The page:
Scotland’s National Symbols and Icons

Scottish symbols and what they mean

Scotland is a country rich in heritage, history and culture. So, as a result there are many Scottish symbols that represent everything the Scots are proud of. From the national flag, to the beautiful national bird, the Golden Eagle. So, to help you understand them during your stay at the Kingsmills Hotel, here’s a guide to the meanings behind some of our iconic Scottish symbols:

The Scottish Thistle

This unusual purple-flowered thistle rose grows wild in the Highlands and is Scotland’s national flower. Why it became the national flower of Scotland is still a mystery. However, legendary tales say sleeping Scottish warriors were saved by this plant. A soldier from an invading Norse army stepped on the prickly flower and his cries awoke the sleeping Scots. Then, after successfully fighting the Norse invaders, they adopted the thistle as their national flower. The purple flower also represents centuries of Scottish heraldry. The Order of the Thistle is an award for chivalry, given to people who have significantly contributed to Scotland and the UK. During your visit to the Kingsmills Hotel, you’re likely to spot this distinctive flower while out and about exploring Inverness’ attractions.

A purple thistle against the blue sky
The Scottish thistle is the national flower of Scotland.

Mystical Scottish Unicorn

The unicorn has been linked with Scotland for centuries. Famously known as wild, fierce, bold and resilient, the Scots adopted the mythical creature as its national animal. Firstly, the unicorn was featured on the Scottish royal coat of arms by William I in the 12th century. Then, it appeared on gold coins in the 15th century under King James III’s rule. Since then, the Scottish unicorn has appeared on everything from shields, to magnificent statues at Scottish attractions and castles.

Unicorn statue in the Scottish city Inverness
Our national animal is the mythical unicorn, known for its strength, ferocity and resilience.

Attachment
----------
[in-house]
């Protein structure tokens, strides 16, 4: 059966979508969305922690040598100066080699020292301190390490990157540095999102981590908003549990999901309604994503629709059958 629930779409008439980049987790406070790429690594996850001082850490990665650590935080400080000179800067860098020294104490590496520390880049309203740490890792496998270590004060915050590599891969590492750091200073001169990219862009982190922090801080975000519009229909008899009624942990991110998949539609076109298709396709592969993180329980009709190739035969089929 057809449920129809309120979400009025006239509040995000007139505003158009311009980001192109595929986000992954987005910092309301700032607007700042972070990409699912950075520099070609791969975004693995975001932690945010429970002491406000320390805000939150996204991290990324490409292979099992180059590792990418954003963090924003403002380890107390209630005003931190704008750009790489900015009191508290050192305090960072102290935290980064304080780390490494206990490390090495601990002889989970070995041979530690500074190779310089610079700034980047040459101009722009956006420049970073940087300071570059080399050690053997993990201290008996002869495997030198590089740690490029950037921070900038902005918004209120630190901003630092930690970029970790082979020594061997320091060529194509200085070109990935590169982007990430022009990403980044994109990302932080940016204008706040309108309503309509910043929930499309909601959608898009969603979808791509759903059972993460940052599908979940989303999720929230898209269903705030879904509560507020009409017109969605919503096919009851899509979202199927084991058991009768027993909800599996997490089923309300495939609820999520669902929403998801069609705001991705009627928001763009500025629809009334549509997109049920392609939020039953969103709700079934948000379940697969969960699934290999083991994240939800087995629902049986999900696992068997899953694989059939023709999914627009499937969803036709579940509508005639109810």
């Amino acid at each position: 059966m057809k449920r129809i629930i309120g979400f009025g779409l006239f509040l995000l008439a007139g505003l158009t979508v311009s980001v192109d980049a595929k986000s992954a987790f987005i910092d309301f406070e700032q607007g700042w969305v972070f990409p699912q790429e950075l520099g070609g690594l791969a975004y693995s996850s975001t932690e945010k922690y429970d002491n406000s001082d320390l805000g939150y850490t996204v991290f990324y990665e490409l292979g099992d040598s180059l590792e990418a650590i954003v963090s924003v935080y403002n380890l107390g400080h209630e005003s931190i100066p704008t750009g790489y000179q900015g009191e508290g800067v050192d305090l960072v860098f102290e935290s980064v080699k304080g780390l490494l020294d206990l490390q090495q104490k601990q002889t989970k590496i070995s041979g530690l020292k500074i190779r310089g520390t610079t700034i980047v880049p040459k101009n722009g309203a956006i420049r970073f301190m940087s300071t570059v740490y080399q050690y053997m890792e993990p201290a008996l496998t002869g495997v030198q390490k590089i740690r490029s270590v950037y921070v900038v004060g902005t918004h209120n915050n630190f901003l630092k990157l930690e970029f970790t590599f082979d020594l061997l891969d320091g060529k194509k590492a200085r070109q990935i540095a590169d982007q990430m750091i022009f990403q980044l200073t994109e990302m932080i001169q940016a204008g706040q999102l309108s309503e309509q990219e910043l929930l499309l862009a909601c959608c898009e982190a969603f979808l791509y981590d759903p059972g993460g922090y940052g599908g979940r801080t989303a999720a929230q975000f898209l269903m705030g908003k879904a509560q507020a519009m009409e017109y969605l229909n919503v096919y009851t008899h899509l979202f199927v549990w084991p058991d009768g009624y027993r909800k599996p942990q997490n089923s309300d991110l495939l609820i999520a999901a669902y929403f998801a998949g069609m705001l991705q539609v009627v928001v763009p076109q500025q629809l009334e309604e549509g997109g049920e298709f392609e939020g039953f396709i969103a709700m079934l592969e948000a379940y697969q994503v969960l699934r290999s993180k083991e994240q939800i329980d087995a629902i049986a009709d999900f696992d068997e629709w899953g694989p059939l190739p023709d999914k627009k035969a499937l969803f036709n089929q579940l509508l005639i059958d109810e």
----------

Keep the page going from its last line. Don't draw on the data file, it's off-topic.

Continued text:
Majestic Golden Eagle

Although unofficial, the Golden Eagle is widely regarded as the national bird of Scotland. This huge bird of prey (with a 2.1 m wingspan) soars through the sky over the mountains and moorlands of Scotland. The eagle symbolises strength, power and freedom, and you may spot its image on historical sites, place names and signage across the country.

Saltire Flag of St Andrew

It’s hard to visit Scotland without seeing the national blue and white flag billowing in the breeze somewhere on your travels. Named the Saltire, this iconic flag is the country’s official national flag. The Saltire flag is blue with a white diagonal cross. It represents Saint Andrew who is said to have been crucified on a cross in Greece. Carried into many battles over the centuries, the Saltire has become one of the most iconic and proud Scottish symbols. So, you’ll see it waving proudly at many attractions, castles and landmarks across Scotland.

Three Scottish flags against a blue sky
The blue and white Scottish flag is called the Saltire and features the Saint Andrew’s cross.

Lion Rampant, Fierce and Proud

Often mistaken as the national flag of Scotland, the Lion Rampart is the Royal Banner of Scotland. The flag legally and historically belongs to a King or Queen of Scotland, and now Queen Elizabeth II. On the yellow flag, a red lion is standing upright on its hind legs, with its claws ready to strike. Some say it truly represents Scotland’s history of battle and national pride. And, you’re also likely to see many of these flags proudly waved about at a Scottish football or rugby match.

Yellow and red Lion Rampant flag
The Lion Rampart is the Royal Banner of Scotland, historically belonging to a the Scottish monarch.

So, now you know some of the history and tales behind a few of the most famous Scottish symbols. Why not, book one of our beautiful rooms at Kingsmills Hotel, and come and see them for yourself? Check out our latest special offers and start planning your next Scottish adventure!